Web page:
Zambia legislates for low-speed school zones following Foundation-backed campaign
Lower speed limits around Zambian schools and areas with high pedestrian flow have been introduced by the Zambian Government, following prolonged campaigning by the NGO Amend, a long-term FIA Foundation partner, and the Zambia Road Safety Trust.
The measures, which reduce speed limits in school zones and other areas of high pedestrian activity to 30km/h, were brought into lawnaugurated speed limit signage across ten Lusaka schools. The road safety legislation was introduced following a sustained multi-partner advocacy effort over several years including Amend, the Zambia Road Safety Trust, and political figures including the Mayor of Lusaka. A speed limit of 30km/h is internationally recommended for school zones and one of the key actions of the FIA Foundation's Manifesto 2030.
At the legislation launch event at the Ministry of Transport and Communications, the Minister Hon. Mutotwe Kafwaya said: “The work of the organizations such as Amend, […] and the Zambia Road Safety Trust is so crucial, they are vital partners of government saving lives of people on our roads and I thank them for their involvement in this important cause, and for their dedication in helping government decrease deaths and injuries.
“Children should be able to walk safely. They need the freedom to use the roads for their social development and for going to school. Unfortunately, this is not the case. Last year, over 100 children died and more than 1,500 were seriously injured while walking and cycling, many of them close to their homes.”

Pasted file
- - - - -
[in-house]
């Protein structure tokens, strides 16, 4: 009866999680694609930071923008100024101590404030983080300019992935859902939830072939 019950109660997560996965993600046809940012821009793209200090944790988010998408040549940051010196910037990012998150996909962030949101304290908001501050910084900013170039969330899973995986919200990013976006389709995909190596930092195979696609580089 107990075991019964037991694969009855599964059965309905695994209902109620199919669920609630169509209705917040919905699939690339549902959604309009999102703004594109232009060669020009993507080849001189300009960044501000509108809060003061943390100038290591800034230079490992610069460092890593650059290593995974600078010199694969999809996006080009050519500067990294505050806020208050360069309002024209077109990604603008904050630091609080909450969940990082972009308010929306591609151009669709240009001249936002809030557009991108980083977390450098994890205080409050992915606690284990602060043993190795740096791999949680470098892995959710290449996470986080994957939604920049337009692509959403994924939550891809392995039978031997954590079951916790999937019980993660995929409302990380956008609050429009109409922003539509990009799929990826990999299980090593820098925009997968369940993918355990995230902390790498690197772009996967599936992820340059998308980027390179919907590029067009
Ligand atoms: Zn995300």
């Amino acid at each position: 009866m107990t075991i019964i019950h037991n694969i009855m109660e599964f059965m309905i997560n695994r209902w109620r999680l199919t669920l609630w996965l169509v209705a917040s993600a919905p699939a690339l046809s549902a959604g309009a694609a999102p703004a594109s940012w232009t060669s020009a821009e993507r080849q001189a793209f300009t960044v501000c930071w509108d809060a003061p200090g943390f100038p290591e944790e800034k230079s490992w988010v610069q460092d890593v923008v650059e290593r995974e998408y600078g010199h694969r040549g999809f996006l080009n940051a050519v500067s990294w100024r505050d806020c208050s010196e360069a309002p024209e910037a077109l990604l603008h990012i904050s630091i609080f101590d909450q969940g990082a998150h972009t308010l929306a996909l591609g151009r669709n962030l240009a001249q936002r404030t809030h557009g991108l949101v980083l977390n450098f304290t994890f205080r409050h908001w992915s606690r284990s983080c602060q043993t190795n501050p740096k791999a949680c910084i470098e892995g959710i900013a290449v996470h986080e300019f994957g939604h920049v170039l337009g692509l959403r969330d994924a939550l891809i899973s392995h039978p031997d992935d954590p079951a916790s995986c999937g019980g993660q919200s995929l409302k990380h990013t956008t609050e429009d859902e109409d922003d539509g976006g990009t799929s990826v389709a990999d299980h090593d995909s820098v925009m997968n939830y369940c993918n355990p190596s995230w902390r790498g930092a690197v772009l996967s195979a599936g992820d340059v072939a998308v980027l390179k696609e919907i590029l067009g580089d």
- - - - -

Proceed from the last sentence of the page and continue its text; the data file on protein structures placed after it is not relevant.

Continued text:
The launch of Amend’s interventions around ten schools across the city, supported by FedEx, will see hundreds of children protected further on their journey to school.
The Mayor of Lusaka, His Worship Miles Bwalya Sampa, one of the lead advocates for the legislation, said: “Parents expect their children to return home safely, and they expect that they will be safe during the school day. Furthermore, they expect us - the people who make the legislation - to ensure that the safety of their children is protected. Thirty km/h speed limits in residential streets can make life safer and more pleasant for residents, and 30 km/h limits in town centres can civilize those centres, boosting business and improving safety. It is indeed true that a slower place is often a better place.”
Saul Billingsley, Executive Director of the FIA Foundation, said: “This new legislation to reduce speeds where children are most at risk is an important step to save lives on Zambia’s roads. It is incredibly important to demonstrate how local interventions by partners like the Zambia Road Safety Trust and Amend can be scaled-up to a national level with the right collaboration and targeted advocacy between stakeholders. Now the challenge is to translate this legal framework into practical delivery, through local advocacy for enforcement and design measures.”